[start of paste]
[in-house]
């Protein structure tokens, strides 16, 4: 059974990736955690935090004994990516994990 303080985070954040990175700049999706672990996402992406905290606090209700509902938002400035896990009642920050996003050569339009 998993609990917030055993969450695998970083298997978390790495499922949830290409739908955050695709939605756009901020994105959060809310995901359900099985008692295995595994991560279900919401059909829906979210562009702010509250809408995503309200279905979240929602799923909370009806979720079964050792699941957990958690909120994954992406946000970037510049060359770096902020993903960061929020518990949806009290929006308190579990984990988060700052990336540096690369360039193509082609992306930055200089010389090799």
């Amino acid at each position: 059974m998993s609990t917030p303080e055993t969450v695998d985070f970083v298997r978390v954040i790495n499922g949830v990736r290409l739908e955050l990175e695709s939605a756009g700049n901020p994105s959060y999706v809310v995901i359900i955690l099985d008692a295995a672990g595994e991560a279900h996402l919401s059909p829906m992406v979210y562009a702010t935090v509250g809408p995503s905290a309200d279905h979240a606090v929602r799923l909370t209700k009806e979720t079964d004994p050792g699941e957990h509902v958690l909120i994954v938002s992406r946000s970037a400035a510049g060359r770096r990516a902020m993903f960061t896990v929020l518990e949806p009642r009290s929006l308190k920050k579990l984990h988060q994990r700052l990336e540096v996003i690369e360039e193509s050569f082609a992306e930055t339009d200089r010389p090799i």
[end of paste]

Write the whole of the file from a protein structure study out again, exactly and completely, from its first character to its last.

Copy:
[in-house]
């Protein structure tokens, strides 16, 4: 059974990736955690935090004994990516994990 303080985070954040990175700049999706672990996402992406905290606090209700509902938002400035896990009642920050996003050569339009 998993609990917030055993969450695998970083298997978390790495499922949830290409739908955050695709939605756009901020994105959060809310995901359900099985008692295995595994991560279900919401059909829906979210562009702010509250809408995503309200279905979240929602799923909370009806979720079964050792699941957990958690909120994954992406946000970037510049060359770096902020993903960061929020518990949806009290929006308190579990984990988060700052990336540096690369360039193509082609992306930055200089010389090799």
């Amino acid at each position: 059974m998993s609990t917030p303080e055993t969450v695998d985070f970083v298997r978390v954040i790495n499922g949830v990736r290409l739908e955050l990175e695709s939605a756009g700049n901020p994105s959060y999706v809310v995901i359900i955690l099985d008692a295995a672990g595994e991560a279900h996402l919401s059909p829906m992406v979210y562009a702010t935090v509250g809408p995503s905290a309200d279905h979240a606090v929602r799923l909370t209700k009806e979720t079964d004994p050792g699941e957990h509902v958690l909120i994954v938002s992406r946000s970037a400035a510049g060359r770096r990516a902020m993903f960061t896990v929020l518990e949806p009642r009290s929006l308190k920050k579990l984990h988060q994990r700052l990336e540096v996003i690369e360039e193509s050569f082609a992306e930055t339009d200089r010389p090799i």